Environmental News: Media Center
LOS ANGELES (August 4, 2010) – The City of Malibu violated the federal Clean Water Act when it discharged polluted water into Santa Monica Bay beaches in a coastal preserve, according to a decision issued by a Federal District Court.
The court found Malibu liable for illegally discharging polluted water into a marine coastal preserve located in northern Los Angeles County, in one of three dozen designated Areas of Special Biological Significance along the California coast. The preserve stretches from Latigo Point in Malibu to Mugu Lagoon in Ventura County. The decision is the result of a lawsuit brought by Santa Monica Baykeeper (Baykeeper) and the Natural Resources Defense Council (NRDC).
“The court’s decision should be celebrated by all who value coastal resources like recreation, natural habitats, and scenic beauty,” said Liz Crosson, Executive Director and Baykeeper of Santa Monica Baykeeper. “The decision is a critical step towards addressing water pollution at some of the region’s most popular and valued beaches.”
The court also determined that Baykeeper and NRDC will proceed to trial on the claims that bacterial contamination creates a condition of nuisance at 17 Malibu beaches and violates bacteria water quality standards at Surfrider Beach and the adjacent Malibu Creek and Lagoon. Monitoring at beaches conducted by the City of Los Angeles consistently demonstrates violations of bacteria water quality standards, but the court determined that more information is necessary to establish Malibu’s liability. A trial date is yet to be scheduled.
“When it comes to cleaning up water pollution, results matter,” said David Beckman, Director of NRDC’s national Water Program. “The reason Southern California beaches remain polluted too often is because local government has not been held accountable to cleaning up water and stopping pollution at its source.”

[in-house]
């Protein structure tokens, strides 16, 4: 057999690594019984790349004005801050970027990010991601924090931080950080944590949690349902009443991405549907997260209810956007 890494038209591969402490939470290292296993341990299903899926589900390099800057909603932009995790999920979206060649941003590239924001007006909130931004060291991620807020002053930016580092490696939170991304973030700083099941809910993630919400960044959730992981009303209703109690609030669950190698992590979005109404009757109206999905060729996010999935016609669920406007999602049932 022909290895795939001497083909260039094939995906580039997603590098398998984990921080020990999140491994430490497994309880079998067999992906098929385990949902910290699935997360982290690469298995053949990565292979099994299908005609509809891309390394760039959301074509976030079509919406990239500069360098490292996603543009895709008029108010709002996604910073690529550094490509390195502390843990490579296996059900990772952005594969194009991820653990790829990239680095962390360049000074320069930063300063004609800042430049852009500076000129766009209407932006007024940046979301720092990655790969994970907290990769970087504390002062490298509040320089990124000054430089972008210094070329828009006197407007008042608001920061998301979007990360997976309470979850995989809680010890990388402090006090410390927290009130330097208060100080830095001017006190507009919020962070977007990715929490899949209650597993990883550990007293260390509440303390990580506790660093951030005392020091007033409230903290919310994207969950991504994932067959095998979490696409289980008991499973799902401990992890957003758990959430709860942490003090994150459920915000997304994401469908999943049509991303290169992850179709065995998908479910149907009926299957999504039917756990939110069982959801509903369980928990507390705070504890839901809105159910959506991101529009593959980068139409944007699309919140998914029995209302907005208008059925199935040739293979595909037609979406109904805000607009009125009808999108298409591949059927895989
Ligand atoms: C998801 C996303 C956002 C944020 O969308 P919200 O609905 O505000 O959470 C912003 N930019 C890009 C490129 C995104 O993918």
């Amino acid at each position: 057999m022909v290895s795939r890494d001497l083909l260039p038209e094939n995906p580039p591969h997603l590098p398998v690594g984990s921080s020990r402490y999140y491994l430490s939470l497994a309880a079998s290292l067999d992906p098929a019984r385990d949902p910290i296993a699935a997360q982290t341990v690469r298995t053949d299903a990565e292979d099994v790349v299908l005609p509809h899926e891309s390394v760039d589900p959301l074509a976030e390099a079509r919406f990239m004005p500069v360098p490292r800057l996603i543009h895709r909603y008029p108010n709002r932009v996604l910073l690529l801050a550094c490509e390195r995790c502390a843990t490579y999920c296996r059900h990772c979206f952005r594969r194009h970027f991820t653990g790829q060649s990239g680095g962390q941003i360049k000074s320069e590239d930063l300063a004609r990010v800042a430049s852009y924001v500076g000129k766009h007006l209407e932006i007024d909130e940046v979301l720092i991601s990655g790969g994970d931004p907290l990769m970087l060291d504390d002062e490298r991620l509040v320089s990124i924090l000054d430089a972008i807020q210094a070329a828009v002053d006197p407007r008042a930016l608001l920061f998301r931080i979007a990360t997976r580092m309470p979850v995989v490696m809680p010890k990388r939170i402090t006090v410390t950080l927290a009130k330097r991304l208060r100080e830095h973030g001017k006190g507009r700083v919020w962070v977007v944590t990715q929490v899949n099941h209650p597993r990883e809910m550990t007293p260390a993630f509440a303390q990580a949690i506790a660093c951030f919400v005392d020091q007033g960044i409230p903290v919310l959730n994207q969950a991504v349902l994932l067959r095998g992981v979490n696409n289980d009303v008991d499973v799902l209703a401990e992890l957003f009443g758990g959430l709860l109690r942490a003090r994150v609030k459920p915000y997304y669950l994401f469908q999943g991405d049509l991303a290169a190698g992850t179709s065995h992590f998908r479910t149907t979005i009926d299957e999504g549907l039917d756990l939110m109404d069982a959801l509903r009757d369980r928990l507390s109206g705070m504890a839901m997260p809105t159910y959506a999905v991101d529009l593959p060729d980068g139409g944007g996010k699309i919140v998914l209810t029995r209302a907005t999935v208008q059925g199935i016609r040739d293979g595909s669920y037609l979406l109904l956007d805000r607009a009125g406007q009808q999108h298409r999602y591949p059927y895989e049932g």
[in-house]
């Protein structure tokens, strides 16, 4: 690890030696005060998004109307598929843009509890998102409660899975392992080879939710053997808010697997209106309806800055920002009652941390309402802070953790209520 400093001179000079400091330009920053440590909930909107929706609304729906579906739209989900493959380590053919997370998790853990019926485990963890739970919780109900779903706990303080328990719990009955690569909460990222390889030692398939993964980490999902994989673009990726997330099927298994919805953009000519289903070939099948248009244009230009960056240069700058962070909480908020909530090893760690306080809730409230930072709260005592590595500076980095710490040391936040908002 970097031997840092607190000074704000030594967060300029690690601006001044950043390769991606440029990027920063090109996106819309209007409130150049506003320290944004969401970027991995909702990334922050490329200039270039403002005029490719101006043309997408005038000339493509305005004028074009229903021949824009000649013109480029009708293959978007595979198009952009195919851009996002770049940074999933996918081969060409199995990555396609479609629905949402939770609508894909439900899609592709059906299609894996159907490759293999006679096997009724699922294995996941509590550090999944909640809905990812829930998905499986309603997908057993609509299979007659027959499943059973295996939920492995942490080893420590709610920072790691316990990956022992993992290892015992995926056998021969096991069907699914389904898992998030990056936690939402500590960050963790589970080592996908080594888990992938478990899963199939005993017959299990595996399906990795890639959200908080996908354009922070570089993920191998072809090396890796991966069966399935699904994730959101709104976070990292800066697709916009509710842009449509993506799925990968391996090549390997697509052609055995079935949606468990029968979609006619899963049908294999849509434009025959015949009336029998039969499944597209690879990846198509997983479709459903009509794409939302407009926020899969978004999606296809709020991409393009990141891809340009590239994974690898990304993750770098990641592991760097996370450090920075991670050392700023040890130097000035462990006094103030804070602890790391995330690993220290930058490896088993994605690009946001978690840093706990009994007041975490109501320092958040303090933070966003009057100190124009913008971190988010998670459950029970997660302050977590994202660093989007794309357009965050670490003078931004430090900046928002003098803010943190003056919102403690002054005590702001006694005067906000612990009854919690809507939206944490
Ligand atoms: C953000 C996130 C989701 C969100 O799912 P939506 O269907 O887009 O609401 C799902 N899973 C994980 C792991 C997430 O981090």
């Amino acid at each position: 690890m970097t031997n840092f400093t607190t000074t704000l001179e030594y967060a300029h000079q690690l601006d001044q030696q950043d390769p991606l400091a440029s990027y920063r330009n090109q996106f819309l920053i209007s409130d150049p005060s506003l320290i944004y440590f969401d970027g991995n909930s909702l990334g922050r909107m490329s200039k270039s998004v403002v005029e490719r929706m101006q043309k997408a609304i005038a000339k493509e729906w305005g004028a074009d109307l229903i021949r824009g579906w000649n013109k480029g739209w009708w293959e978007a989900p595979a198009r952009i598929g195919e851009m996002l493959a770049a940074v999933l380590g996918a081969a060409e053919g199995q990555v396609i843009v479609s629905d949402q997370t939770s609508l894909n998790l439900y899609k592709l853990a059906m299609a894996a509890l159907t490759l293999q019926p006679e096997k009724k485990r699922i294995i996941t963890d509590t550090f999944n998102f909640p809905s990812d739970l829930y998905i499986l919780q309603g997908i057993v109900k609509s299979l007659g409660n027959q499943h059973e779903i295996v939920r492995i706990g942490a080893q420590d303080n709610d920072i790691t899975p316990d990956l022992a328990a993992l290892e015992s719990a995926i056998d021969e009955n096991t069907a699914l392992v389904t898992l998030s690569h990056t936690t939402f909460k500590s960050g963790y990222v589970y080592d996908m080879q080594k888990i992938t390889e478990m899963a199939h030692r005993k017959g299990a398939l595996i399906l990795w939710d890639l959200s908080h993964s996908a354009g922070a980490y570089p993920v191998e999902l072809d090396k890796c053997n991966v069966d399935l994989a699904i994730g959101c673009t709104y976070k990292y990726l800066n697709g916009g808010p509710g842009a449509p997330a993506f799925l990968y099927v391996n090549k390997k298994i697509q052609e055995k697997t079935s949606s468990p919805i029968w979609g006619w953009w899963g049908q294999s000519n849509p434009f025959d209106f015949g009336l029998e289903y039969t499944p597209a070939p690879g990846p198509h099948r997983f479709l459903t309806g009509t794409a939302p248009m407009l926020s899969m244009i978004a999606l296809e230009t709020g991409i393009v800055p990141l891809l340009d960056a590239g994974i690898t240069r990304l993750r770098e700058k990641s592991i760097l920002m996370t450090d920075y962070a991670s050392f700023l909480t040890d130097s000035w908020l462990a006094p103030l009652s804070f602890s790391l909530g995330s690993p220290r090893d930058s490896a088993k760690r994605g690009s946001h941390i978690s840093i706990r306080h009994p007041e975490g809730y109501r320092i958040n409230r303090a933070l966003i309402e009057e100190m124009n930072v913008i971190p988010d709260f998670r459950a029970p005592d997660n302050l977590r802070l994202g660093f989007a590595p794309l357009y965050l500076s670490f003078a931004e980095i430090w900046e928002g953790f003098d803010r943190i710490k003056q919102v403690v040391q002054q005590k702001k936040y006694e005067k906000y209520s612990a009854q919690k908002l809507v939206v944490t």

This lawsuit follows a similar case against Los Angeles County that also enforces California’s prohibition on polluted discharges to designated Areas of Special Biological Significance. Like in the case against the County, Baykeeper and NRDC are asking the court to require Malibu to take steps that include adopting better pollution monitoring, requiring treatment or redirection of polluted runoff, and implementing green infrastructure measures to reduce or eliminate polluted runoff.
In March 2008, Santa Monica Baykeeper and NRDC sued Malibu for violating a 2001 Clean Water Act permit issued by California’s Regional Water Quality Control Board. The lawsuit sought to hold Malibu accountable to measurably reducing urban runoff, the top source of coastal water pollution in California that sickens thousands of people and fouls coastal ecosystems annually.
Beach water pollution makes swimmers vulnerable to a range of waterborne illnesses including stomach flu, skin rashes, pinkeye, ear, nose and throat problems, dysentery, hepatitis, respiratory ailments, neurological disorders, and other serious health problems. Senior citizens, small children, and people with weak immune systems can be especially vulnerable.
Malibu, stretching 21 miles along the Pacific coastline, boasts world-class surfing, sandy beaches, steep canyons, and California sunshine. Unfortunately, Malibu also has a record of contaminated water, public health advisories, and illnesses from water contact recreation. The court’s decision, by addressing contaminated runoff conveyed via Malibu’s storm drains, is an important step to cleaning up Malibu’s beaches and waterways.
This ruling affirms that Malibu plays a key role in improving water quality and protecting public health and the environment. As a remedy for the violations identified in the court’s ruling, Baykeeper and NRDC will seek a court order requiring Malibu to reduce runoff pollution levels to a level that protects public health and the environment.
Read more about water pollution at David Beckman’s blog.
Founded in 1993, the Santa Monica Baykeeper’s mission is to protect and restore the Santa Monica Bay, San Pedro Bay and adjacent waters through enforcement, fieldwork, and community action. Baykeeper works to achieve this goal through litigation and regulatory programs that ensure water quality protections in waterways through Los Angeles County.